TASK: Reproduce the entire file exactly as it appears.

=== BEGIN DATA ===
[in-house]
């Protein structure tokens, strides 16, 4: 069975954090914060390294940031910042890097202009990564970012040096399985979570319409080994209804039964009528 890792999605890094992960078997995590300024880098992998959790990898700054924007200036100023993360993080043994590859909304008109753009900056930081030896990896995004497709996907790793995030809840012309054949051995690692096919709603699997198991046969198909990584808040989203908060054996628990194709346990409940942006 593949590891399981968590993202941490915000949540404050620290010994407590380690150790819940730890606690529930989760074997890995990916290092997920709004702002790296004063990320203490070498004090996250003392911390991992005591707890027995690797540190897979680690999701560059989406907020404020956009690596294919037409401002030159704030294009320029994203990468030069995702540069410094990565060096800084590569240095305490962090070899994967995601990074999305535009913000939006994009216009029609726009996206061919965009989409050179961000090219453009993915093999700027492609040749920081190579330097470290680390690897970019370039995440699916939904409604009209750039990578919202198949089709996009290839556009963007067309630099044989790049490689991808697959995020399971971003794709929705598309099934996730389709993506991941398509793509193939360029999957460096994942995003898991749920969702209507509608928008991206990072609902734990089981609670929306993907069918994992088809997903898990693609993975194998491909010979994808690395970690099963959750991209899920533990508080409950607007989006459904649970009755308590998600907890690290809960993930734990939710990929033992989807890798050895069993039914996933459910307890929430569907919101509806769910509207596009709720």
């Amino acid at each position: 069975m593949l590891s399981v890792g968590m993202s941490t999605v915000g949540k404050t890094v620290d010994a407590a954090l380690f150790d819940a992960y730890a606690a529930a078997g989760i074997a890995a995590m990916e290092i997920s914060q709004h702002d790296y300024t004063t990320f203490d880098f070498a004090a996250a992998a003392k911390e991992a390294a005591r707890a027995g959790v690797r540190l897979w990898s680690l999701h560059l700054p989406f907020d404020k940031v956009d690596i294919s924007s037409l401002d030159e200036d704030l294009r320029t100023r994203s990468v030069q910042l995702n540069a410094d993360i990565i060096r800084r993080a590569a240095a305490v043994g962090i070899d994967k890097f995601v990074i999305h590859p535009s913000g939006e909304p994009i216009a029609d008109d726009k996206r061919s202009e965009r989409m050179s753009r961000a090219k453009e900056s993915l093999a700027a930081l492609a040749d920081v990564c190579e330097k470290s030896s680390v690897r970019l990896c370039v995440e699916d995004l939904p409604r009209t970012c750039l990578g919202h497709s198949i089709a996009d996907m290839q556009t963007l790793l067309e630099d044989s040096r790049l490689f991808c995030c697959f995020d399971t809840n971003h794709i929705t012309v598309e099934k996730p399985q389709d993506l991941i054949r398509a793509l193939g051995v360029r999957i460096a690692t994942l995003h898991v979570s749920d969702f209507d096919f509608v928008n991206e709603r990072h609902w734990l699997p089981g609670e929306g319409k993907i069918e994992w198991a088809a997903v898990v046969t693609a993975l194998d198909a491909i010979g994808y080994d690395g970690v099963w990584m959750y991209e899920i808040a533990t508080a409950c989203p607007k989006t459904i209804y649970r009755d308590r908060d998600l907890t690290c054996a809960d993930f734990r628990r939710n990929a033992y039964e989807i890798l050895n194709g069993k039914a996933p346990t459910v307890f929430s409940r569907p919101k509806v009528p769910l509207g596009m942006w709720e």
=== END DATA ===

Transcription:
[in-house]
């Protein structure tokens, strides 16, 4: 069975954090914060390294940031910042890097202009990564970012040096399985979570319409080994209804039964009528 890792999605890094992960078997995590300024880098992998959790990898700054924007200036100023993360993080043994590859909304008109753009900056930081030896990896995004497709996907790793995030809840012309054949051995690692096919709603699997198991046969198909990584808040989203908060054996628990194709346990409940942006 593949590891399981968590993202941490915000949540404050620290010994407590380690150790819940730890606690529930989760074997890995990916290092997920709004702002790296004063990320203490070498004090996250003392911390991992005591707890027995690797540190897979680690999701560059989406907020404020956009690596294919037409401002030159704030294009320029994203990468030069995702540069410094990565060096800084590569240095305490962090070899994967995601990074999305535009913000939006994009216009029609726009996206061919965009989409050179961000090219453009993915093999700027492609040749920081190579330097470290680390690897970019370039995440699916939904409604009209750039990578919202198949089709996009290839556009963007067309630099044989790049490689991808697959995020399971971003794709929705598309099934996730389709993506991941398509793509193939360029999957460096994942995003898991749920969702209507509608928008991206990072609902734990089981609670929306993907069918994992088809997903898990693609993975194998491909010979994808690395970690099963959750991209899920533990508080409950607007989006459904649970009755308590998600907890690290809960993930734990939710990929033992989807890798050895069993039914996933459910307890929430569907919101509806769910509207596009709720």
């Amino acid at each position: 069975m593949l590891s399981v890792g968590m993202s941490t999605v915000g949540k404050t890094v620290d010994a407590a954090l380690f150790d819940a992960y730890a606690a529930a078997g989760i074997a890995a995590m990916e290092i997920s914060q709004h702002d790296y300024t004063t990320f203490d880098f070498a004090a996250a992998a003392k911390e991992a390294a005591r707890a027995g959790v690797r540190l897979w990898s680690l999701h560059l700054p989406f907020d404020k940031v956009d690596i294919s924007s037409l401002d030159e200036d704030l294009r320029t100023r994203s990468v030069q910042l995702n540069a410094d993360i990565i060096r800084r993080a590569a240095a305490v043994g962090i070899d994967k890097f995601v990074i999305h590859p535009s913000g939006e909304p994009i216009a029609d008109d726009k996206r061919s202009e965009r989409m050179s753009r961000a090219k453009e900056s993915l093999a700027a930081l492609a040749d920081v990564c190579e330097k470290s030896s680390v690897r970019l990896c370039v995440e699916d995004l939904p409604r009209t970012c750039l990578g919202h497709s198949i089709a996009d996907m290839q556009t963007l790793l067309e630099d044989s040096r790049l490689f991808c995030c697959f995020d399971t809840n971003h794709i929705t012309v598309e099934k996730p399985q389709d993506l991941i054949r398509a793509l193939g051995v360029r999957i460096a690692t994942l995003h898991v979570s749920d969702f209507d096919f509608v928008n991206e709603r990072h609902w734990l699997p089981g609670e929306g319409k993907i069918e994992w198991a088809a997903v898990v046969t693609a993975l194998d198909a491909i010979g994808y080994d690395g970690v099963w990584m959750y991209e899920i808040a533990t508080a409950c989203p607007k989006t459904i209804y649970r009755d308590r908060d998600l907890t690290c054996a809960d993930f734990r628990r939710n990929a033992y039964e989807i890798l050895n194709g069993k039914a996933p346990t459910v307890f929430s409940r569907p919101k509806v009528p769910l509207g596009m942006w709720e």